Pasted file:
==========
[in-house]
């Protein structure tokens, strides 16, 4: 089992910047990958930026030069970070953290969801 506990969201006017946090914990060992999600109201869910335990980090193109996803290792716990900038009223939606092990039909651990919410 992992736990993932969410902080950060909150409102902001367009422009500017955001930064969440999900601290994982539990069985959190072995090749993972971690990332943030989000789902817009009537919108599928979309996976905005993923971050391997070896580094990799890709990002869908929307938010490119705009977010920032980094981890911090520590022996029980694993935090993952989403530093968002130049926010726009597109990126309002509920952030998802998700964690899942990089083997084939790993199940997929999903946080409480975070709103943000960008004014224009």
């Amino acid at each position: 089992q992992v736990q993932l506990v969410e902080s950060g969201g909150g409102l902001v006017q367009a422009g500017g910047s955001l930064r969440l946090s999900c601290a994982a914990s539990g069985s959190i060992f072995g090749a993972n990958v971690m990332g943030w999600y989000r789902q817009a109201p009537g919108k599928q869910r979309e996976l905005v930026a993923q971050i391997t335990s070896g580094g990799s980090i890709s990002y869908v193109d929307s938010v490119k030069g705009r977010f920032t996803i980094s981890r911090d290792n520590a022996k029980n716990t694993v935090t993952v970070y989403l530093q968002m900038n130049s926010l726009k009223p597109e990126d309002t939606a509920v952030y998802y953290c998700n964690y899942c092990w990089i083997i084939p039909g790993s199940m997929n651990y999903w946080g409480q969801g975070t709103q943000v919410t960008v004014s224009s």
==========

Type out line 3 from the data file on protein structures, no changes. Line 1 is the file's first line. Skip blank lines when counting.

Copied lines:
């Amino acid at each position: 089992q992992v736990q993932l506990v969410e902080s950060g969201g909150g409102l902001v006017q367009a422009g500017g910047s955001l930064r969440l946090s999900c601290a994982a914990s539990g069985s959190i060992f072995g090749a993972n990958v971690m990332g943030w999600y989000r789902q817009a109201p009537g919108k599928q869910r979309e996976l905005v930026a993923q971050i391997t335990s070896g580094g990799s980090i890709s990002y869908v193109d929307s938010v490119k030069g705009r977010f920032t996803i980094s981890r911090d290792n520590a022996k029980n716990t694993v935090t993952v970070y989403l530093q968002m900038n130049s926010l726009k009223p597109e990126d309002t939606a509920v952030y998802y953290c998700n964690y899942c092990w990089i083997i084939p039909g790993s199940m997929n651990y999903w946080g409480q969801g975070t709103q943000v919410t960008v004014s224009s």